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Herb Paris

What other names is Herb Paris known by?

Einbeere, Étrangle-Loup, Herb-Paris, Herbe à Paris, Hierba de Pares, Hierba de París, One Berry, Paris quadrifolia, Parisette, Parisette à Quatre Feuilles, Raisin de Renard, Tilki Uzumu, Uva de Raposa, Wang Sun.

What is Herb Paris?

Herb Paris is a plant. The plant and its fruit are used to make medicine.

Despite serious safety concerns, Herb Paris is used for treating headache, nerve pain, joint and muscle pain (rheumatism), genital tumors, rapid heartbeat, and muscle spasms. It is also used as a painkiller (narcotic) and poison. Some people use it to cause vomiting or to cleanse and empty the intestinal tract. It is even used for extending life.

Insufficient Evidence to Rate Effectiveness for...

  • Headache.
  • Nerve pain.
  • Sore and painful muscles and joints (rheumatism).
  • Genital tumors.
  • Rapid fluttering or throbbing of the heart.
  • Muscle spasms.
  • Causing vomiting.
  • Cleansing and emptying the intestinal tract.
  • Extending life.
  • Other conditions.
More evidence is needed to rate the effectiveness of Herb Paris for these uses.

How does Herb Paris work?

Herb Paris contains a chemical that causes the pupil of the eye to get smaller, and it can also affect breathing.

Are there safety concerns?

Herb Paris is UNSAFE when taken by mouth. The plant and berry contain poisonous chemicals. Side effects include nausea, vomiting, diarrhea, headache, small pupils, paralysis of the breathing muscles, and death.

Special Precautions & Warnings:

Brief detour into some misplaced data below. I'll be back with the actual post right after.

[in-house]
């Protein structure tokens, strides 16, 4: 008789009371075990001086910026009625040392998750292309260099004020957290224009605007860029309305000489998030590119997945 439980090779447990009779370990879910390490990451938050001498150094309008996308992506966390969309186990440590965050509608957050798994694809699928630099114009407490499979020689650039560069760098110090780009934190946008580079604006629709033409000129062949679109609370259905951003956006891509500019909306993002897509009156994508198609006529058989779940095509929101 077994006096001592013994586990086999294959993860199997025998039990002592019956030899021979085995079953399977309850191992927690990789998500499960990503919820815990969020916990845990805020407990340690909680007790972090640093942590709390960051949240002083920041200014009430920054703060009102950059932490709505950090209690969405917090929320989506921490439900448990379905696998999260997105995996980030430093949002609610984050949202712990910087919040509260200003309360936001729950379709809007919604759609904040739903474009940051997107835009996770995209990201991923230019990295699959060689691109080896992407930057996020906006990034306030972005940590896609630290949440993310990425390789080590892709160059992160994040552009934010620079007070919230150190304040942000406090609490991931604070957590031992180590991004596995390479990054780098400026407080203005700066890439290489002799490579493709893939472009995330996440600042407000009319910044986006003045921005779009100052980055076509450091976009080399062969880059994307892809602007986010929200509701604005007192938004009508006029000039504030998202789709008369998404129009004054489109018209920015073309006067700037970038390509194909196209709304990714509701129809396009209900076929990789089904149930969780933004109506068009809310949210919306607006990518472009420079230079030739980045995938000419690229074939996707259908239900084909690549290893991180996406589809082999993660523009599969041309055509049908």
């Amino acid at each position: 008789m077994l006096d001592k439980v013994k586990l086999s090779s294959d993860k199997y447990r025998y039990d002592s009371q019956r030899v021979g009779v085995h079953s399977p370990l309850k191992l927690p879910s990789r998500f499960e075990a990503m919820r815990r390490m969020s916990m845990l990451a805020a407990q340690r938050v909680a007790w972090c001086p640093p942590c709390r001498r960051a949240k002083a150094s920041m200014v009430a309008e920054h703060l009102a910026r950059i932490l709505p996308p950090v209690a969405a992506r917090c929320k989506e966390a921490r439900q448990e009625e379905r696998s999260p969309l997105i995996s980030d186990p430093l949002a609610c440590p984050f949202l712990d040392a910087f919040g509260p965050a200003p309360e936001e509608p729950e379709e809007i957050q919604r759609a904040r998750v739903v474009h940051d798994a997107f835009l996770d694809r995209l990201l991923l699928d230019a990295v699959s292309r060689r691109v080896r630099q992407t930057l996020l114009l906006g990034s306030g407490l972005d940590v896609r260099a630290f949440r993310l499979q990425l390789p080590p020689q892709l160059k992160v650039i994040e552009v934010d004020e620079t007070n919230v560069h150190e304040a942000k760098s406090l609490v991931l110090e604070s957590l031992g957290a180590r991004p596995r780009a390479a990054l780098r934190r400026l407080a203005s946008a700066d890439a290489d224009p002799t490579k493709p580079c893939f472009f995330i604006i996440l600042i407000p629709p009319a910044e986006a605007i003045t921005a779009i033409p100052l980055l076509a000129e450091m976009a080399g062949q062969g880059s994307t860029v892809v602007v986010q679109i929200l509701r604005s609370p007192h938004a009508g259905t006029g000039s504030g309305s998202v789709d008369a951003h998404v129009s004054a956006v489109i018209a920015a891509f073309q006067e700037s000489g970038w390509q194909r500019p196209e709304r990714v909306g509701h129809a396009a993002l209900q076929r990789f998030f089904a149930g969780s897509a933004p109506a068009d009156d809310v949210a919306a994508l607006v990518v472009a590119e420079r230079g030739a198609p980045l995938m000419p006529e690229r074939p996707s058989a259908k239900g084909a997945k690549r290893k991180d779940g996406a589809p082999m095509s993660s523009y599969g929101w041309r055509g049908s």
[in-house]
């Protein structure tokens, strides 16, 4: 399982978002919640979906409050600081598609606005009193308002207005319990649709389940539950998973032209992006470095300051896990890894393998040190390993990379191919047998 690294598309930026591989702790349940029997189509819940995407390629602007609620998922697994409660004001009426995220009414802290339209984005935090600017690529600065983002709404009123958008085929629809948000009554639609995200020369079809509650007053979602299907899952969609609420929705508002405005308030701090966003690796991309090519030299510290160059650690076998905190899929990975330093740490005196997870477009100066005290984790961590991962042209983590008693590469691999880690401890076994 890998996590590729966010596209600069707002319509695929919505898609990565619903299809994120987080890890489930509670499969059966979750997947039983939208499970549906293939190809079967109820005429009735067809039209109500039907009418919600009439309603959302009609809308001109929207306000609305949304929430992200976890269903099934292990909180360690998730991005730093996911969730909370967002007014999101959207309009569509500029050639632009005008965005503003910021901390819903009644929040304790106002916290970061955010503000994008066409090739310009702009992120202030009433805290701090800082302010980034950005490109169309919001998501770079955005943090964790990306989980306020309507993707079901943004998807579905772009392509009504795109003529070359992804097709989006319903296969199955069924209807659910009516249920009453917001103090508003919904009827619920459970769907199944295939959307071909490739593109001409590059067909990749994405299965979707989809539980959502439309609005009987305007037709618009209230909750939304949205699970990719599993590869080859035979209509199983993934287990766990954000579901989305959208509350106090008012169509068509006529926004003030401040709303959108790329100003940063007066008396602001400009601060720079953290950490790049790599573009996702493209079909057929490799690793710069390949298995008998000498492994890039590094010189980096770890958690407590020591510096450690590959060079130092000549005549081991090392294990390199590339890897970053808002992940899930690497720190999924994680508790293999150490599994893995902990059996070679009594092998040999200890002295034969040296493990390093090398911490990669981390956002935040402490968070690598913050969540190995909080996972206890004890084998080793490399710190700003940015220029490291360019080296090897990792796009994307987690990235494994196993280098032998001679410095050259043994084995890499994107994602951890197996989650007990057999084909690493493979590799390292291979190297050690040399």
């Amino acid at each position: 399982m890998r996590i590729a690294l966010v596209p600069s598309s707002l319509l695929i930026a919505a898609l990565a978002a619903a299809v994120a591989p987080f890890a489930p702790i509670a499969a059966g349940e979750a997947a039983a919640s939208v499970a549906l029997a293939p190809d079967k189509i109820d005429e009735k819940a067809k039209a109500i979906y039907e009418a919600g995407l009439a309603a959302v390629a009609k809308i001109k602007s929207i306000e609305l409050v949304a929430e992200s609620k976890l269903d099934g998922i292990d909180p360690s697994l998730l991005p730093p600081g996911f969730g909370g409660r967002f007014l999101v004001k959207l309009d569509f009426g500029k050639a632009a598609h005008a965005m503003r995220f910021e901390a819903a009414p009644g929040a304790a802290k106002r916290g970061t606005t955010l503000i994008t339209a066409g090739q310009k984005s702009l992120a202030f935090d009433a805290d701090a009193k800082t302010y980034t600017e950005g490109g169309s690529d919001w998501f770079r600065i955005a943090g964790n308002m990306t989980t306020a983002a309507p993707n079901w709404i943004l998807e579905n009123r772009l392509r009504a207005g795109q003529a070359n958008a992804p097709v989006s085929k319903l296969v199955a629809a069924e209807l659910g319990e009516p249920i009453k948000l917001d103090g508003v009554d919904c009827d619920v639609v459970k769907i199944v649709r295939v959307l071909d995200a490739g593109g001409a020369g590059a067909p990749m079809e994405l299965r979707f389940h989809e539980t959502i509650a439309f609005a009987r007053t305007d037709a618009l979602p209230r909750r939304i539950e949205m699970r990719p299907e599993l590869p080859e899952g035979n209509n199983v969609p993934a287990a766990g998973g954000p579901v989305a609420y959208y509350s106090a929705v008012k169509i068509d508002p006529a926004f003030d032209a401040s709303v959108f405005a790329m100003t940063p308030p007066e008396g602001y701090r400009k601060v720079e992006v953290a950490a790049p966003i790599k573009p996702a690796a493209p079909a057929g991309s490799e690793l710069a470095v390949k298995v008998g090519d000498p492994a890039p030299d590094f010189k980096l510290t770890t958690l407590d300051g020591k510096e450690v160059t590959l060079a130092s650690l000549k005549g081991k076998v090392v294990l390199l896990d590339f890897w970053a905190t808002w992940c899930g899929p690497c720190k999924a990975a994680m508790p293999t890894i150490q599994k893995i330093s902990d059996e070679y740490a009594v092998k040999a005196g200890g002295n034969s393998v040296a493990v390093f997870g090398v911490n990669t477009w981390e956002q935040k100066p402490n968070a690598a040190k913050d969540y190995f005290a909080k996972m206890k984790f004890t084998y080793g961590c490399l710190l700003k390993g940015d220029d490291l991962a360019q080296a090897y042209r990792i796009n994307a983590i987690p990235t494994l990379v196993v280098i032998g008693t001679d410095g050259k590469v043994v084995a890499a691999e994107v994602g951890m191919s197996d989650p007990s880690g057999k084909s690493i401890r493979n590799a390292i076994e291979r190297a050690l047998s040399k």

Pregnancy and breast-feeding: It is UNSAFE to take Herb Paris. It contains poisonous chemicals. Don't use it.

Dosing considerations for Herb Paris.

The appropriate dose of Herb Paris depends on several factors such as the user's age, health, and several other conditions. At this time there is not enough scientific information to determine an appropriate range of doses for Herb Paris. Keep in mind that natural products are not always necessarily safe and dosages can be important. Be sure to follow relevant directions on product labels and consult your pharmacist or physician or other healthcare professional before using.


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Natural Medicines Comprehensive Database rates effectiveness based on scientific evidence according to the following scale: Effective, Likely Effective, Possibly Effective, Possibly Ineffective, Likely Ineffective, and Insufficient Evidence to Rate (detailed description of each of the ratings).

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Reviewed on 9/17/2019

Gruenwald J, Brendler T, Jaenicke C. PDR for Herbal Medicines. 1st ed. Montvale, NJ: Medical Economics Company, Inc., 1998.


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